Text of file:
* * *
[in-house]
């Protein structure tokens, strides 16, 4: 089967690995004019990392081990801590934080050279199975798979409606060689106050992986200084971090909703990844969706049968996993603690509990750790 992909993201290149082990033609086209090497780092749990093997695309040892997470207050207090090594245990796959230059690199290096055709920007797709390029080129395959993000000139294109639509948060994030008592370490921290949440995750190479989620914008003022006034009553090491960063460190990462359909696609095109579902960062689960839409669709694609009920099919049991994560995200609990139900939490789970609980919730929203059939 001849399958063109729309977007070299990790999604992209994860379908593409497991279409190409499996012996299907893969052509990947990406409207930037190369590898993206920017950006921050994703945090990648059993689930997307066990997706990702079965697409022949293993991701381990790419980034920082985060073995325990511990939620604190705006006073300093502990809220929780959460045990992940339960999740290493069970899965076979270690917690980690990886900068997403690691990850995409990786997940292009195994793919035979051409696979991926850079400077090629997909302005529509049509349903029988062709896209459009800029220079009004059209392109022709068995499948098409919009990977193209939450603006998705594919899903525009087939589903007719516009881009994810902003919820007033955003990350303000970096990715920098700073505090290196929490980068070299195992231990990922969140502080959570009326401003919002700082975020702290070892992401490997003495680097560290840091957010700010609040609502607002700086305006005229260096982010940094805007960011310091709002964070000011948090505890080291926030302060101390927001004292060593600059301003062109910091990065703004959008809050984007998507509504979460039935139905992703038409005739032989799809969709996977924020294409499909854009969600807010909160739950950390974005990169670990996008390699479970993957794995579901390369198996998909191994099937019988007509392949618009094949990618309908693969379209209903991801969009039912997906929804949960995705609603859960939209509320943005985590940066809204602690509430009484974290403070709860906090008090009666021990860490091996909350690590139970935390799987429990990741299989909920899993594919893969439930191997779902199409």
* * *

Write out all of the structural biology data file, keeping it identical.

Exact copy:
[in-house]
């Protein structure tokens, strides 16, 4: 089967690995004019990392081990801590934080050279199975798979409606060689106050992986200084971090909703990844969706049968996993603690509990750790 992909993201290149082990033609086209090497780092749990093997695309040892997470207050207090090594245990796959230059690199290096055709920007797709390029080129395959993000000139294109639509948060994030008592370490921290949440995750190479989620914008003022006034009553090491960063460190990462359909696609095109579902960062689960839409669709694609009920099919049991994560995200609990139900939490789970609980919730929203059939 001849399958063109729309977007070299990790999604992209994860379908593409497991279409190409499996012996299907893969052509990947990406409207930037190369590898993206920017950006921050994703945090990648059993689930997307066990997706990702079965697409022949293993991701381990790419980034920082985060073995325990511990939620604190705006006073300093502990809220929780959460045990992940339960999740290493069970899965076979270690917690980690990886900068997403690691990850995409990786997940292009195994793919035979051409696979991926850079400077090629997909302005529509049509349903029988062709896209459009800029220079009004059209392109022709068995499948098409919009990977193209939450603006998705594919899903525009087939589903007719516009881009994810902003919820007033955003990350303000970096990715920098700073505090290196929490980068070299195992231990990922969140502080959570009326401003919002700082975020702290070892992401490997003495680097560290840091957010700010609040609502607002700086305006005229260096982010940094805007960011310091709002964070000011948090505890080291926030302060101390927001004292060593600059301003062109910091990065703004959008809050984007998507509504979460039935139905992703038409005739032989799809969709996977924020294409499909854009969600807010909160739950950390974005990169670990996008390699479970993957794995579901390369198996998909191994099937019988007509392949618009094949990618309908693969379209209903991801969009039912997906929804949960995705609603859960939209509320943005985590940066809204602690509430009484974290403070709860906090008090009666021990860490091996909350690590139970935390799987429990990741299989909920899993594919893969439930191997779902199409």